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5 Design Strategies To Reduce Site Latency

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What Is Site Latency?

Latency is the time it takes for a server to process and transfer data in response to a browser request. It’s usually measured in milliseconds. It can be expressed in two ways: a) Round Trip Time (RTT), which is the time it takes for a request to travel from the browser to the server and back, and b) Time To First Byte (TTFB), which is the time it takes for the browser to send a request to the server and receive the first byte of data.

Why Is Reducing Site Latency Important?

  • Ranking Factor — Google and various other search engines consider page speed as a ranking factor when ranking sites. As a result, website load times can have an impact on how easily users can find the site in the first place.
  • User Experience — According to a recent study, even one-second delay can reduce customer satisfaction by 16 percent. The importance of fast page loading for site loyalty and consumer experience cannot be overstated.
  • User conversion—Studies have consistently shown that faster page speed leads to a higher conversion rate. In other words, the quicker a webpage loads, the more likely the user will take the desired action on that page.

Latency Reduction Design Techniques

You can’t completely eliminate latency, however you can reduce it. Although there are several infrastructure-focused ways to decrease latency, such as evaluating your hosting provider, implementing a CDN, or considering a Virtual Private Server (VPS), the site may still experience speed issues if resource loads are high.

This blog documents some of the software design strategies for reducing and influencing customer perceptions of site latency:

1) Prefetching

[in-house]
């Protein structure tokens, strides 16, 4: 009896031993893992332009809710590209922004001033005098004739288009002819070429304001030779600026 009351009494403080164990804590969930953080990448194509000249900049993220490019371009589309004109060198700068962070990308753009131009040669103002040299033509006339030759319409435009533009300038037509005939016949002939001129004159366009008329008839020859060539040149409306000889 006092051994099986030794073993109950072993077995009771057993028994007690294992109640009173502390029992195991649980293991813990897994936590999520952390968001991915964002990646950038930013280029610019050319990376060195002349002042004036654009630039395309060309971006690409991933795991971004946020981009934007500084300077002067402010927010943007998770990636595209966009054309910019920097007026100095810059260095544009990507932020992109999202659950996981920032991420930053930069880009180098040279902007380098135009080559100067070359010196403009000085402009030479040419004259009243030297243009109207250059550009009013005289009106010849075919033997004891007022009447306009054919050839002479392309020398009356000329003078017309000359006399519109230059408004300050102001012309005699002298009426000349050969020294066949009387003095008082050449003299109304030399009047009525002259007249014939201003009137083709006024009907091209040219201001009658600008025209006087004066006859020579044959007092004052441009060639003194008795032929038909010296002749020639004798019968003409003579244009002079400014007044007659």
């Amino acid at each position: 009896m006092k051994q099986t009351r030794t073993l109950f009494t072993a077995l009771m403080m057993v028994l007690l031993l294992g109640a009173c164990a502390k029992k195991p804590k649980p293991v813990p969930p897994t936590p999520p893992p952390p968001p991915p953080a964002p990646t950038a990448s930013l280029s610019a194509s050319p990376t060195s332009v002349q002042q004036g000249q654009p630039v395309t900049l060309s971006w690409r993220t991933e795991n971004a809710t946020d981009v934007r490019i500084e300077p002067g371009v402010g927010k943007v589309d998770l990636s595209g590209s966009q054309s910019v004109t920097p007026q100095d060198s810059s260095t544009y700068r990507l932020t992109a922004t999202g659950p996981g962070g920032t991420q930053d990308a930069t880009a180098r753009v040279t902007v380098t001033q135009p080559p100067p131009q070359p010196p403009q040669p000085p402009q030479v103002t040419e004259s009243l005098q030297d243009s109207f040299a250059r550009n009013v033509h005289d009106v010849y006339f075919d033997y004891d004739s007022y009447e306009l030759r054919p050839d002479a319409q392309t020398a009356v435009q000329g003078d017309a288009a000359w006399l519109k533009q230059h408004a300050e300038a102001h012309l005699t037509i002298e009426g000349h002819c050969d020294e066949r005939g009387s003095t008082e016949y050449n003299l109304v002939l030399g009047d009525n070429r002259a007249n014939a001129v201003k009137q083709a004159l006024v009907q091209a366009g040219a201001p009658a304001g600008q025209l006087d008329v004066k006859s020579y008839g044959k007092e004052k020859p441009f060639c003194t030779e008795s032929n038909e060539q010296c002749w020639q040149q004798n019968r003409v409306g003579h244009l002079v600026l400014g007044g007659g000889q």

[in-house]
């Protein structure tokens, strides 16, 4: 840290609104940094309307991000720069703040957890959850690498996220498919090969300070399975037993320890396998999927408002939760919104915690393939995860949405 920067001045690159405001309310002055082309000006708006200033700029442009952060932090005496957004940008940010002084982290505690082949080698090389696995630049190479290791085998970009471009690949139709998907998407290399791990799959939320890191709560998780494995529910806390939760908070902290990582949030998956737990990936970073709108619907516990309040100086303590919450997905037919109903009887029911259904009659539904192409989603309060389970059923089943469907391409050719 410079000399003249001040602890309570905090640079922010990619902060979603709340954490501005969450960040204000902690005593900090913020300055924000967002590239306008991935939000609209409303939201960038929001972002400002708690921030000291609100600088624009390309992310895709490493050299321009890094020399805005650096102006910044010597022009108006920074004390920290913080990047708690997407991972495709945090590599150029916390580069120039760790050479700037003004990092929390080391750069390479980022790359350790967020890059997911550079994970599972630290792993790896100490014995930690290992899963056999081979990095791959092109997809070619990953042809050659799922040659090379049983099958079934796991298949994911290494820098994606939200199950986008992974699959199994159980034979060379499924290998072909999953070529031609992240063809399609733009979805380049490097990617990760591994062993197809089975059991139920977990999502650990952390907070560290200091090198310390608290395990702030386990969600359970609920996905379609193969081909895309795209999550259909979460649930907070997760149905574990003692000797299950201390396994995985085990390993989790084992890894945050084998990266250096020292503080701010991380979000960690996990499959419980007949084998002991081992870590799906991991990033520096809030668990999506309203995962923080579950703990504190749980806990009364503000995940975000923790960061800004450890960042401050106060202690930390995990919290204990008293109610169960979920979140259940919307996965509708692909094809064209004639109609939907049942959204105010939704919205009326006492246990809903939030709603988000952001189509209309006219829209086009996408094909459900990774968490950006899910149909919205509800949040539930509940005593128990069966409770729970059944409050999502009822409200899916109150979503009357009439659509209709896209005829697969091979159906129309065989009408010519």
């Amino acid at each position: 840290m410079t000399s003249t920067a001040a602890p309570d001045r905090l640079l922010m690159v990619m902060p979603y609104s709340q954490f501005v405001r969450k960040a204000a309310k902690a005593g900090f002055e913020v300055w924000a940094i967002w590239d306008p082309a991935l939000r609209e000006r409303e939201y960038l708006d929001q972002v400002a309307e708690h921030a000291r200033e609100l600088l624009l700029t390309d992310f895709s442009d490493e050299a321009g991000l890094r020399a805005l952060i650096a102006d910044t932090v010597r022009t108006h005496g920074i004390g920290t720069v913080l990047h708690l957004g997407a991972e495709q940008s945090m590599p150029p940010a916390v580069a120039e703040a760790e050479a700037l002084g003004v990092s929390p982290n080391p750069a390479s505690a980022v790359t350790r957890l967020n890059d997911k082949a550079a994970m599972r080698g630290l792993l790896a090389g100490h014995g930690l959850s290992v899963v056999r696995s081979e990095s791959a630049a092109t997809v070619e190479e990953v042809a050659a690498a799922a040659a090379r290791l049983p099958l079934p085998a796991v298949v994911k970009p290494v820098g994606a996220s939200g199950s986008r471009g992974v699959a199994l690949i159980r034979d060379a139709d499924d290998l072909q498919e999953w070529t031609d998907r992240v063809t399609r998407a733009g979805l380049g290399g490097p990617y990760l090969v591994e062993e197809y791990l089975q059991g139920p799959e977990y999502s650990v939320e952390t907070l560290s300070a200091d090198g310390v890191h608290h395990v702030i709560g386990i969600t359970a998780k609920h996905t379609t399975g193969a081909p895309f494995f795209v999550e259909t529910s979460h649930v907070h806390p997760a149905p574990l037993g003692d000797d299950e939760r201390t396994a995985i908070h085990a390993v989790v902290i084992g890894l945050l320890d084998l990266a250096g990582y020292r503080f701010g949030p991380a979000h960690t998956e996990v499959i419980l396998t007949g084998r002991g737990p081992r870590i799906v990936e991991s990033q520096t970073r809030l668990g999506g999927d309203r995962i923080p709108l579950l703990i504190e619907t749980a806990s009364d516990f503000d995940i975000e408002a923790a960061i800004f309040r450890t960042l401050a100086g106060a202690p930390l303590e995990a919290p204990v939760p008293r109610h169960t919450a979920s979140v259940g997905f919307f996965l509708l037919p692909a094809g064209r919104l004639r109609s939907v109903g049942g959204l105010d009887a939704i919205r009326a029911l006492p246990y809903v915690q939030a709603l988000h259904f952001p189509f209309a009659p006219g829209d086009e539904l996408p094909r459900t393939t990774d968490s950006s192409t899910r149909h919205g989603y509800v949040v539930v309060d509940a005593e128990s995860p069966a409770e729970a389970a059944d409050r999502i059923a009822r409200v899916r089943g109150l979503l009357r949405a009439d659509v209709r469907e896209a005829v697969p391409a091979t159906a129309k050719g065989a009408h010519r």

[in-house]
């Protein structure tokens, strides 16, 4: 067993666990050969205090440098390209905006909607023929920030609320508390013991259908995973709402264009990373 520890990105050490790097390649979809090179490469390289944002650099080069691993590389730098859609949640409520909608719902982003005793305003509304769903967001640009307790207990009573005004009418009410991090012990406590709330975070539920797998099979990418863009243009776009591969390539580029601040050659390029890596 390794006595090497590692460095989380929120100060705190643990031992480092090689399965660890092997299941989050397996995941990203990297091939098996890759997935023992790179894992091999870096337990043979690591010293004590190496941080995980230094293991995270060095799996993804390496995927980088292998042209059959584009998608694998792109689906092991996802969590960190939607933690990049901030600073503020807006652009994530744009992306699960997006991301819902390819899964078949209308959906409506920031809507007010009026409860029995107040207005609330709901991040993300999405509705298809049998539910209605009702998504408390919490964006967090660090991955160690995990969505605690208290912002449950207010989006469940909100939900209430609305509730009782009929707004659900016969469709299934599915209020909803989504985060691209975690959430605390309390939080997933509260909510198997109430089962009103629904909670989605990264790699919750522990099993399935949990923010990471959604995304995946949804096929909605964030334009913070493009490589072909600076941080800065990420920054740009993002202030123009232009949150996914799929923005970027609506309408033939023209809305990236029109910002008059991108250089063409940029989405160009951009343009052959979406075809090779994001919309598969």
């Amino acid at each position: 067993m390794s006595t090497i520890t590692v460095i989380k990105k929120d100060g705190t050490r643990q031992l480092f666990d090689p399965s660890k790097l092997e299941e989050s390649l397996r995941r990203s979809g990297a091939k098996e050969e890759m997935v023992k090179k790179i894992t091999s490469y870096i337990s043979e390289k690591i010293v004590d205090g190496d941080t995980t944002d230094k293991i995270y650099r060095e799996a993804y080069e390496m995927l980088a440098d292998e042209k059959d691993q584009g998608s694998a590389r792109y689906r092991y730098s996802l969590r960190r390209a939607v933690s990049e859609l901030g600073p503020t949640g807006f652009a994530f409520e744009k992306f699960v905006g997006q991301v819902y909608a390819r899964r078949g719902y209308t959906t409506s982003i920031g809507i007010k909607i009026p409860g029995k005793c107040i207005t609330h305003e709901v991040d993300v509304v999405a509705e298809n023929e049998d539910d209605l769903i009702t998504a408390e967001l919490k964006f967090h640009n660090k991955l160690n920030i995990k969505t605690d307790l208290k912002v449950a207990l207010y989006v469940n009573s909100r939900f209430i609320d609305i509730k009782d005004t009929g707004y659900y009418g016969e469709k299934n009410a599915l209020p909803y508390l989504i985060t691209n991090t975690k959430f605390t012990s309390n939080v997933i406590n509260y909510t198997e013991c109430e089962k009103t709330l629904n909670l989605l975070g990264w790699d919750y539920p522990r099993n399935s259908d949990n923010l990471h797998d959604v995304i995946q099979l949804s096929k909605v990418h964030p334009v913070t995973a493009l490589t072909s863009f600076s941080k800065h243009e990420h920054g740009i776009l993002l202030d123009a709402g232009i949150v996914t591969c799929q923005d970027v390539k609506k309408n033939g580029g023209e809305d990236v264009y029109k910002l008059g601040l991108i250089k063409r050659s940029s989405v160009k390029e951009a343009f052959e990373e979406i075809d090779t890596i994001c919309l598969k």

Prefetching is a latency-reduction approach in which an HTTP request is sent to the server before the user interacts with site feature to initiate the request. Content is available at lightning speed for customers because it has already been fetched.

However, there are a number of drawbacks, including the fact that the load introduced by unsuccessful prefetches may negatively impact server-side latency due to increased resource utilization. It also does not work well in case of state-changing links.

Prefetching is most commonly used to get top links from search and browse pages to detail pages. Google and AOL search results are examples of prefetching. Google prefetches the top search results that have highest click-through rate to facilitate a rapid request.

Implementations of prefetching includes the use of the Mozilla-based fetching mechanism (only for Mozilla-based browsers) and client-side JavaScript which pulls and caches content for links on the page.

2) Parallelization/Asynchronous Loading

Even when the underlying service requests are parallelized, the website features are sometimes rendered serially. Many page types can benefit from reduced latency by allowing feature rendering to be done in parallel.